National mission on biodiesel: a study of science, development and policy processes in India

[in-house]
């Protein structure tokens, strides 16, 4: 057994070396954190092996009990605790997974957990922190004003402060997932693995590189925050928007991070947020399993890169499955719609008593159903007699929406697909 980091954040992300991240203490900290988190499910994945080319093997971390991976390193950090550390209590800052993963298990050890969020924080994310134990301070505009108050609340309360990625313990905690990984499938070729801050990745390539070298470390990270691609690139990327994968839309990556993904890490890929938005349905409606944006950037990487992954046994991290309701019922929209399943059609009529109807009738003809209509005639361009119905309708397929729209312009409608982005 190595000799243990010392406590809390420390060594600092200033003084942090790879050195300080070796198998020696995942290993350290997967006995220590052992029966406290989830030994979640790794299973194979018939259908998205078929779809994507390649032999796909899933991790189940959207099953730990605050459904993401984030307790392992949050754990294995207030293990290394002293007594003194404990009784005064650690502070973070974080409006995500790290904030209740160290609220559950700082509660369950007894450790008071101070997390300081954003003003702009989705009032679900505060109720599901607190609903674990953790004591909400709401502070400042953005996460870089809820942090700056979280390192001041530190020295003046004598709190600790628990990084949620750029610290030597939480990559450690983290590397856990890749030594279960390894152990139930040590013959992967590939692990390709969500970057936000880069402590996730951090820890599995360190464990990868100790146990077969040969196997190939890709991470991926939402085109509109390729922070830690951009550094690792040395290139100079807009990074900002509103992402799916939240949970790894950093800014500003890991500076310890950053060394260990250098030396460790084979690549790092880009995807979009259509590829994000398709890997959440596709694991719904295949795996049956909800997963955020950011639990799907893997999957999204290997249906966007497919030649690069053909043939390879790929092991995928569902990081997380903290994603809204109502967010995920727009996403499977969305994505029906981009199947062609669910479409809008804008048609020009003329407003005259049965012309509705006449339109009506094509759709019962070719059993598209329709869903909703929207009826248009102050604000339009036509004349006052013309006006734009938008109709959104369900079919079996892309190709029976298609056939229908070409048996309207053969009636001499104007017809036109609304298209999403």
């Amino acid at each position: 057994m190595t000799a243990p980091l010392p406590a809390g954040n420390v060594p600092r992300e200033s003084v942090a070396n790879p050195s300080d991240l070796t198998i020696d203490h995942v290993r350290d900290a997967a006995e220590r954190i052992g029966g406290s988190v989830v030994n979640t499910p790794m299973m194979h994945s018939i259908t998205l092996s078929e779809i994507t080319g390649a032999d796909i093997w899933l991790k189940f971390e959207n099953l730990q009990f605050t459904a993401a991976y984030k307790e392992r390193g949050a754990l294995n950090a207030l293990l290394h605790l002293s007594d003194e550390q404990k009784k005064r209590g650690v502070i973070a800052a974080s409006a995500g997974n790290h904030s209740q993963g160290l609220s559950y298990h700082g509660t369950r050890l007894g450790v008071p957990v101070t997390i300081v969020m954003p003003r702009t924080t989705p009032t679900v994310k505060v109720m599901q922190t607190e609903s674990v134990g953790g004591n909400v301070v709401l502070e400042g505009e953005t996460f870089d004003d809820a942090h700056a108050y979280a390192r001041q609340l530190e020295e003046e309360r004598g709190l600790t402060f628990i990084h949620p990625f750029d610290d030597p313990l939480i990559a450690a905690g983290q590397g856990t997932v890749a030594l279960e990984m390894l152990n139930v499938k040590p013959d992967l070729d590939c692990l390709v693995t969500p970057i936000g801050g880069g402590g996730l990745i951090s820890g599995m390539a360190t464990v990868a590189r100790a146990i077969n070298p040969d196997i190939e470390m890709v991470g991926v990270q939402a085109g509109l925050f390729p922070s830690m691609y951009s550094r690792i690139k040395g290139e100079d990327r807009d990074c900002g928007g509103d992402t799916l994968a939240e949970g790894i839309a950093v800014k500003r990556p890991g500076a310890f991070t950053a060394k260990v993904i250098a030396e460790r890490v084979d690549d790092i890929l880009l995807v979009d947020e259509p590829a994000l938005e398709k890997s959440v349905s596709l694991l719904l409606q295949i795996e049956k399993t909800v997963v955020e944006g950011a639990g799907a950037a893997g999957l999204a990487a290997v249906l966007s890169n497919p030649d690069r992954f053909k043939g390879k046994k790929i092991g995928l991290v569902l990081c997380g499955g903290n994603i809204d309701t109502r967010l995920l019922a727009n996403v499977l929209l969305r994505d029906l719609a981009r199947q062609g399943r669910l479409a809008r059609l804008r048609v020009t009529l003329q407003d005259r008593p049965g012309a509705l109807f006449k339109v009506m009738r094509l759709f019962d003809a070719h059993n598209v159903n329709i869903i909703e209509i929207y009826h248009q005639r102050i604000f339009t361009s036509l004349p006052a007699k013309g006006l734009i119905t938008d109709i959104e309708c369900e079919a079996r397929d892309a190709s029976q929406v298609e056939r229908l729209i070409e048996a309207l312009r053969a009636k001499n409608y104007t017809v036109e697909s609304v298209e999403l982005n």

Biofuel has caught the imagination of countries worldwide as a tool for providing energy security, advancing rural development, promoting environmental sustainability, mitigating climate change, and enhancing international trade. Developing countries in particular are said to have much to gain from biofuel. Testimony to the belief in its ability to deliver a multitude of societal benefits, a number of developing countries have initiated large-scale biofuel projects. Among them is the Indian National Mission on Biodiesel. However, the global tide of enthusiasm behind biofuel is turning. Biofuel has been named as a culprit in recent and rapid increases in the price of staple foods. Its environmental credentials have also come under scrutiny, and there are claims that biofuel will exacerbate, as opposed to mitigate, climate change. The impacts of international trade in biofuel are also said to be ambiguous. Existing trade regimes are unable to provide clear guidelines as to how biofuel trade should be governed. There are suggestions that under current circumstances, biofuel-exporting developing countries – and small-scale producers in particular – are likely to be disadvantaged This MPhil thesis is a study of science, policy and development processes around the National Mission on Biodiesel in India. Empirically, it adds a qualitative account to an emerging, and largely quantitative, knowledge base on biofuel. Theoretically, it contributes to the growing convergence of social science disciplines. Science and Technology Studies (STS), itself an interdisciplinary field of scholarship, provides the starting point for the research. It also draws upon concepts from other subjects – notably those from Development Studies that explore environmental and natural resource issues – to augment the analysis. In the process, the thesis provides inputs for the further evolution of theoretical concepts that span multiple academic traditions. The aims of the thesis are threefold. Firstly, it seeks to understand and critically comment upon the vision of technology and its relationship to society that underpins biofuel in general, and the National Mission on Biodiesel in particular. Secondly, the thesis attempts to identify the narratives that are dominant in the National Mission on Biodiesel, and to explore the processes through which they have become stabilised given the contention around biofuel. The National Mission on Biodiesel intends to rely on a complex network of local governance institutions that exists in the Indian countryside to deliver its rural development benefits. The final aim of the thesis is to cast the ambitions of the National Mission on Biodiesel against past experiences of implementing development projects through these institutions. This is in efforts to make tentative statements about the likelihood of the Mission achieving its goals. The research reveals a seemingly unquestioning conviction in the ability of biofuel to transform societies towards pre-defined ends – even in the face of claims to the contrary. Although such ‘technological determinism’ has been largely discredited by Science and Technology Studies, the paradigm shows remarkable staying power. With its tradition of ‘development through modernisation’, the Indian policy context has been particularly conducive to expert-led, technocratic interventions. One of the rationales for establishing local governance institutions was to erode this elitedominance of development initiatives. Despite their intentions, however, such institutions have proved less than effective in enrolling a wider range of stakeholders – particularly marginalised communities – into development processes. Set against this backdrop, the ‘pro-poor’ outcomes of the National Mission on Biodiesel appear elusive.